|Posted by Barrie Taylor on September 8, 2015 at 8:05 PM||comments (0)|
Thanks to Robin Sharp and Joy Hick for these 3 species of small birds which were photographed in and around Korong Vale. Can you identify the scarlet robin, red-capped robin and mistletoe bird?
|Posted by Barrie Taylor on August 31, 2015 at 10:20 AM||comments (0)|
Thanks to Robyn Sharp for the following photos and description.
We were alerted by a couple Council chaps that an owl was being attacked by Ravens & Maggie's.
We tried to chase off the attackers and catch the Owl but had a lot of difficulty they were going to kill it.
The Owl managed to go into the paddock out back and the council boys caught it, and took it to the wild life person, Denise, and she took it home to recover.
Phoned her last night and she will check it again this morning to see if any injuries, then she will hold it for a couple days then release it.
It is true that owls need to find somewhere secluded to roost during daylight as most owl species will be attacked by other birds if they are found on their daylight roost. This Barn Owl is an Australian bird but it also occurs on every continent except Antarctica.
|Posted by Barrie Taylor on August 31, 2015 at 10:00 AM||comments (0)|
Help make Wedderburn a Gazania-free town!
Gazania plants are a common sight around Central Victoria, including in and around the Wedderburn district. While many people appreciate it for the attractive daisy-like bronze, yellow and orange flowers that appear in Spring and Summer, Gazania is a serious environmental weed and we need your help to stop it spreading in our town.
Native to South Africa, Gazania was originally brought to Australia as an ornamental plant. However, it soon escaped from private gardens to infest roadsides and native bushland where it suppresses and replaces native plants. According to the CSIRO Jumping the Garden Fence report, it is among the ten most serious invasive plants still being sold in Victorian nurseries.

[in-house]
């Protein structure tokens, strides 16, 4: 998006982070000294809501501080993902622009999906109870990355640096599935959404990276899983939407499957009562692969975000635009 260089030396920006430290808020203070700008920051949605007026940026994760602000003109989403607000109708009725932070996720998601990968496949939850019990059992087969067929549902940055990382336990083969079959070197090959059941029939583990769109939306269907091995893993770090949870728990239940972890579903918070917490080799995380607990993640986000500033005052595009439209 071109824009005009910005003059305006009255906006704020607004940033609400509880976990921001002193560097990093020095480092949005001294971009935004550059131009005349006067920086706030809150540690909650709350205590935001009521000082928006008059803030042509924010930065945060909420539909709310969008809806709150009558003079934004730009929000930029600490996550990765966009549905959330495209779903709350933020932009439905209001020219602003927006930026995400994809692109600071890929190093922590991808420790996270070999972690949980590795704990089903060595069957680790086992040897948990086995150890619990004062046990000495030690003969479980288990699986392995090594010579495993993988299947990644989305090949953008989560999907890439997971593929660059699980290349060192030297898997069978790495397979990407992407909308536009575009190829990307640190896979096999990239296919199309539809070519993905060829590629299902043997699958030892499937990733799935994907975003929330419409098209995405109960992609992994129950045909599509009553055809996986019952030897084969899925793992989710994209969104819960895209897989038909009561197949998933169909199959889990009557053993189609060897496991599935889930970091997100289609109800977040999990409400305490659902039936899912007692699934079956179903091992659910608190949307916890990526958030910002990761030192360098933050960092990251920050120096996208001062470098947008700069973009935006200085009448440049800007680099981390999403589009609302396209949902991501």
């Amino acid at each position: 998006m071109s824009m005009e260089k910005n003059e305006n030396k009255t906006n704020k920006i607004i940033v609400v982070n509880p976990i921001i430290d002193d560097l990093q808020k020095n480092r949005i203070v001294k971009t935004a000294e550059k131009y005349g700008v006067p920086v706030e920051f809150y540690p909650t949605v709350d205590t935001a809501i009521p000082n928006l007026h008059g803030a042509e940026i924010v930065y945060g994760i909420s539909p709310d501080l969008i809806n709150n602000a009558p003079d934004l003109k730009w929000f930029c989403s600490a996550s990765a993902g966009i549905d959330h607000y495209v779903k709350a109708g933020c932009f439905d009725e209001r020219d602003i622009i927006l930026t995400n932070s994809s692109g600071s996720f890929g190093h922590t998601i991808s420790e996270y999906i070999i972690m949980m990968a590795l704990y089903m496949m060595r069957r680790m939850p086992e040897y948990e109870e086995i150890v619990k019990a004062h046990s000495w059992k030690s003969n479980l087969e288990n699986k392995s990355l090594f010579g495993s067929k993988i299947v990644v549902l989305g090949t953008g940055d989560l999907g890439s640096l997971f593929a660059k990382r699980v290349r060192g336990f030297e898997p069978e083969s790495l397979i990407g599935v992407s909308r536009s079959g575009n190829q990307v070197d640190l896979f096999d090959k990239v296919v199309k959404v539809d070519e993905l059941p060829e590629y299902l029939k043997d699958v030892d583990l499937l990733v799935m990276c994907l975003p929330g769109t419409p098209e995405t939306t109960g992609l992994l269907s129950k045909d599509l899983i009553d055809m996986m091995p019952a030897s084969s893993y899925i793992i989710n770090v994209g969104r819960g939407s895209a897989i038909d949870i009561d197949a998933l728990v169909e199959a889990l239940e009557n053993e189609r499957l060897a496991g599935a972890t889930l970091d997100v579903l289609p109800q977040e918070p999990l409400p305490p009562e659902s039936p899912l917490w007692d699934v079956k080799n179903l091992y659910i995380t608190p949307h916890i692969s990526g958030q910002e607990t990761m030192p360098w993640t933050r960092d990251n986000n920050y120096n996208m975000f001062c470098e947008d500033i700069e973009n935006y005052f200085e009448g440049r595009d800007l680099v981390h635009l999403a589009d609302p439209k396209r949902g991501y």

Gazania is extremely hardy, withstanding coastal conditions and sandy soils. It produces abundant seeds that are transported by wind and water, and also spreads vegetatively via continuously growing underground stems known as rhizomes. Seeds and plant fragments of Gazania are often spread in garden waste, and through roadside disturbance such as grading and mowing.
Small infestations can be removed by hand or by spraying a registered systemic herbicide into the centre of the leafy rosette. A broadleaf-selective herbicide can be used where there is a risk to native grasses or lawn. When hand pulling Gazania, make sure that the roots are removed and flower heads are bagged. Clean mowers and other machinery after working in infested areas.
Native plants that are suitable replacements for Gazanias in the Wedderburn district include:
•Daisies from the Sunray (Leucochrysum species), Everlasting (Xerochrysum species) and Brachyscome genera;
•Scaly Buttons (Leptorhynchos squamatus)
•Showy Podelepis Podolepis jaceoides
•Low growing Parrot Peas (Dillwynia species) and Bush Peas (Pultenaea species)
Blood, K 2001, Environmental Weeds: A Field Guide for SE Australia, C.H. Jerram & Associates Science Publishers, Mt Waverley, Victoria, Australia.
Faithfull, I (ed.) 2006, Weed Watch Warning – Gazania spp, in Under Control: Pest Plant and Animal Management News, No. 33, March 2006, Department of Sustainability and Environment and Department of Primary Industries, Victoria, Australia.
Groves, R.H, Boden, R & Lonsdale, W.M 2005, Jumping the Garden Fence: Invasive garden plants in Australia and their environmental and agricultural impacts, A CSIRO report for WWF-Australia, February 2005
Harris, G 2012, Weed Watch – Gazania, Connecting Country, viewed 8 November 2012
The University of Queensland 2011, Gazania (Gazania linearis) Fact Sheet, Weeds of Australia, Biosecurity QLD Edition, Queensland, Australia.
Thanks to Karly Learmonth for supplying this article
|Posted by Wendy on July 27, 2015 at 12:35 AM||comments (0)|
On September 19 & 20 we will again be holding our annual Wildflower Show. This year the event will be held at the Inglewood Eucalyptus Museum with the Saturday being a stand-alone day, but Sunday will be in conjunction with the Eucy Heritage Festival, which will include varying kid’s entertainment. The cost for both days will be $5 per adult with children free. Two bus tours will be conducted each day with Saturday having wildflower tours with the morning tour featuring a bird presenter and Sunday being wildflower tours with the morning tour featuring a butterfly presenter. Bookings are essential at least 15 minutes prior to departure. All of the details are on the Friends of Kooyoora website www.kooyoorafriends.org.au